Rommy "Squirrel" Gandloph is an inmate on death row for a 1991 triple murder. His slow progress toward execution is nearing completion when Arthur Raven, a corporate lawyer and Rommy's reluctant representative, receives word of new evidence that will exonerate Gandolph. Arthur's opponent is the formidable prosecuting attorney Muriel Wynn. Together with Larry Starczek, the original detective on the case, she is determined to see Rommy's fate sealed. Meanwhile the judge who originally found him guilty is just out of prison herself. Scott Turow's compelling, multidimensional characters take the reader into Kindle County's parallel yet intersecting worlds of weary police, smalltime crooks and ambitious lawyers. No other writer offers such a convincing picture of how the law and life interact or such a profound understanding of what is at stake when the state holds the power to end a man's life.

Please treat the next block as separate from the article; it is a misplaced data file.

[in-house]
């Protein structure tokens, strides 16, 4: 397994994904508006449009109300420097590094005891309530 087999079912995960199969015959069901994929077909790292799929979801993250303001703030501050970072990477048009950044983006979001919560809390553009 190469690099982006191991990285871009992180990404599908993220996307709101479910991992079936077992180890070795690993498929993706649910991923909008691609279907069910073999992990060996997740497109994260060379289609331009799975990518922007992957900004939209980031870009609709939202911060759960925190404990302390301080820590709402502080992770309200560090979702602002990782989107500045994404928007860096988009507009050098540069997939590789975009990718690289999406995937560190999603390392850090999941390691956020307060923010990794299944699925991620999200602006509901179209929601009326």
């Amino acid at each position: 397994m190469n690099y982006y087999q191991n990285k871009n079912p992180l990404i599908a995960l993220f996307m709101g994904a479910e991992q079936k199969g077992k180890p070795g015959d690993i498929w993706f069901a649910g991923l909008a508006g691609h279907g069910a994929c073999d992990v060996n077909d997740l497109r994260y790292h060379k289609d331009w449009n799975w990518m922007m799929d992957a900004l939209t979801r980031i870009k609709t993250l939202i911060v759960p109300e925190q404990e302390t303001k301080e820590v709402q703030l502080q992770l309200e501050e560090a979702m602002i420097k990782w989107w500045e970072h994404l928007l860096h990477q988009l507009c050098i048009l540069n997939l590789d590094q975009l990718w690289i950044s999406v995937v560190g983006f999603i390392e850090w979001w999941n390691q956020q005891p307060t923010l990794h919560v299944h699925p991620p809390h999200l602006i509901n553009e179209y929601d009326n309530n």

Where does this all leave us, sir? Things are moving fast. Were getting near the end, you mean? We were always near the end. The murder of Yvonne Harrison had left Thames Valley CID baffled. A year after the dreadful crime they are still no nearer to making an arrest. But one man has yet to tackle the case and it is just the sort of puzzle at which Chief Inspector Morse excels. So why is he adamant that he will not lead the reinvestigation, despite the entreaties of Chief Superintendent Strange and dark hints of some new evidence? And why, if he refuses to take on the case officially, does he seem to be carrying out his own private enquiries? For Sergeant Lewis this is yet another example of the unsettling behaviour his chief has been displaying of late . . .